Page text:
What we’ve heard from industry in Tairāwhiti

Engagements with businesses across the region has highlighted the following needs:

  • training is often not available locally, forcing kaimahi to leave the region, their jobs and their whānau, to gain qualifications
  • increase training provision in the smaller communities on the East Coast
  • apprentices need to be better supported with the theoretical aspects of apprenticeships
  • it is often difficult for employers to take on apprentices because it requires additional support, often from their more experienced and qualified staff, which impacts on the capacity and financial viability of the business
  • kaimahi have greater success and employers benefit more when skills are learned ‘on the job’
  • increase opportunities for kaimahi to ‘earn’ as they learn
  • kaimahi have greater success when provided with opportunities to support each other through skill attainment (for example, on the job ‘cohort’ approach to training)
  • the development of training programmes and the funding of training needs to be more agile and responsive to industry needs in Tairāwhiti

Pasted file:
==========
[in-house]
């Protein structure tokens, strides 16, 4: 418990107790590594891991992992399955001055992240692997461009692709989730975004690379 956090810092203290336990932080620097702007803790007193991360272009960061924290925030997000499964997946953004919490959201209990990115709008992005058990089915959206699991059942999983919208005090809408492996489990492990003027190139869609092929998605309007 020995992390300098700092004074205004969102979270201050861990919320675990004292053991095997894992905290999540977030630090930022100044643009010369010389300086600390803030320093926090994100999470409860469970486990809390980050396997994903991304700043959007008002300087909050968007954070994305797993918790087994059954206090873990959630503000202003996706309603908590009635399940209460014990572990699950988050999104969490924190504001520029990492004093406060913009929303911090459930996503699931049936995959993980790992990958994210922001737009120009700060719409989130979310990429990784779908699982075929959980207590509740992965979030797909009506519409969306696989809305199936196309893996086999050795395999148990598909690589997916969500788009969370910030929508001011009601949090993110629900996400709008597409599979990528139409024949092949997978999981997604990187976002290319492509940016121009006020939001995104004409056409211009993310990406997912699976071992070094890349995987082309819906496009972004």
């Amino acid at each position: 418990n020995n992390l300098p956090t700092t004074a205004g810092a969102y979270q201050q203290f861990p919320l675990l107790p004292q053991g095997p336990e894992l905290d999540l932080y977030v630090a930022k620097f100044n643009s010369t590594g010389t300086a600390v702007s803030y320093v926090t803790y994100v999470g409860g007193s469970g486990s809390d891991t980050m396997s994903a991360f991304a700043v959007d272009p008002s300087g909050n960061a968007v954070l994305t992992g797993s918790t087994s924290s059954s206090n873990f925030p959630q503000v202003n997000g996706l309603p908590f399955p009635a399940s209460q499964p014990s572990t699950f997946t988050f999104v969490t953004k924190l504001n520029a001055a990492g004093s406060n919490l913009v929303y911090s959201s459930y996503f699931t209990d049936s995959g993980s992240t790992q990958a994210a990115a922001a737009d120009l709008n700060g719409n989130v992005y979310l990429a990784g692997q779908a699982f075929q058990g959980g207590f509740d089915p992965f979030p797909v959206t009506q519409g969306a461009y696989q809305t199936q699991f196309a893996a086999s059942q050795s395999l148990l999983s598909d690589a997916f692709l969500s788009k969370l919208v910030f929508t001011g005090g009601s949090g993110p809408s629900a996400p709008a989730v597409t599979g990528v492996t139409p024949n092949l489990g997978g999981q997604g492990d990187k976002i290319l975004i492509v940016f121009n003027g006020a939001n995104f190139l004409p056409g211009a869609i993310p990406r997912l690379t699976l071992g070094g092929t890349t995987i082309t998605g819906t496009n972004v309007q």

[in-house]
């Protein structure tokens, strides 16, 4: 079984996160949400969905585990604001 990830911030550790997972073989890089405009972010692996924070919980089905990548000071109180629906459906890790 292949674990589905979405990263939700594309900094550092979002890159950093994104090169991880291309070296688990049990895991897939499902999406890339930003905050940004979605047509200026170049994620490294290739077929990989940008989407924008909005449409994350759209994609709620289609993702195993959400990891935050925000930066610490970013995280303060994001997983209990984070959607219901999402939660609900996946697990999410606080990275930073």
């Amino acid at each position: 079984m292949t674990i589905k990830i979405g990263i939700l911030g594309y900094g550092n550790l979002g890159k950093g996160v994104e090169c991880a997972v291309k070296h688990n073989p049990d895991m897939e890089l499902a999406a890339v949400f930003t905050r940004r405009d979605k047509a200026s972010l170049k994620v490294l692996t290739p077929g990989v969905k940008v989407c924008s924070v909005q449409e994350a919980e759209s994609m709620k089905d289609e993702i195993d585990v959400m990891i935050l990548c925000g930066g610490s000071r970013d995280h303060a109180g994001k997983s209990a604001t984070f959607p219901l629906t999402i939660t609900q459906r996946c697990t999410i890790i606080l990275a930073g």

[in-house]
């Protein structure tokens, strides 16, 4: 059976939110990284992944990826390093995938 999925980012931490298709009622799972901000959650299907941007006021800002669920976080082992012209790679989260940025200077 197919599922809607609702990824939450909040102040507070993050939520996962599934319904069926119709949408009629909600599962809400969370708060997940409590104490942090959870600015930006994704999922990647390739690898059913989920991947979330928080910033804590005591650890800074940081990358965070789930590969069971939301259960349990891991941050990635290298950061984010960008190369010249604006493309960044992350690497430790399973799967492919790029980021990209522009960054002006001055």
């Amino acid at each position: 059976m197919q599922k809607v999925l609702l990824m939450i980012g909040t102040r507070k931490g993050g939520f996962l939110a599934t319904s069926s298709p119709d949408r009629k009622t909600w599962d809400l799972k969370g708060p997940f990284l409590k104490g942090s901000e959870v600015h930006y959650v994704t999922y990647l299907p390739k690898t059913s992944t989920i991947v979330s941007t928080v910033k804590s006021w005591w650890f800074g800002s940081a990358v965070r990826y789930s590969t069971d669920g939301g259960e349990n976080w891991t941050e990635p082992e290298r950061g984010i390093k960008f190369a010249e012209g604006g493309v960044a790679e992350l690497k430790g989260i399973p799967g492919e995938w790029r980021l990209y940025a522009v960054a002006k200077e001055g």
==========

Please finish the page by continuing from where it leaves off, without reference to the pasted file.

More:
• there is a greater need for hybrid or multi‐skilled workers who can work across a number of different roles  
  • the need for bite‐sized training (micro‐credentialling) to upskill the existing workforce
  • training framework in the health sector needs to improve recognition of prior learning
  • the visibility of training pathways is often limited
  • local horticulture businesses have indicated that there is a shortage in highly skilled workers including agricultural engineers and Māori agronomists   
  • there is an opportunity to grow local medical imaging research and capability alongside projects across a range of issues that impact the well‐being of the Tairāwhiti community.
Last updated: 06 June 2023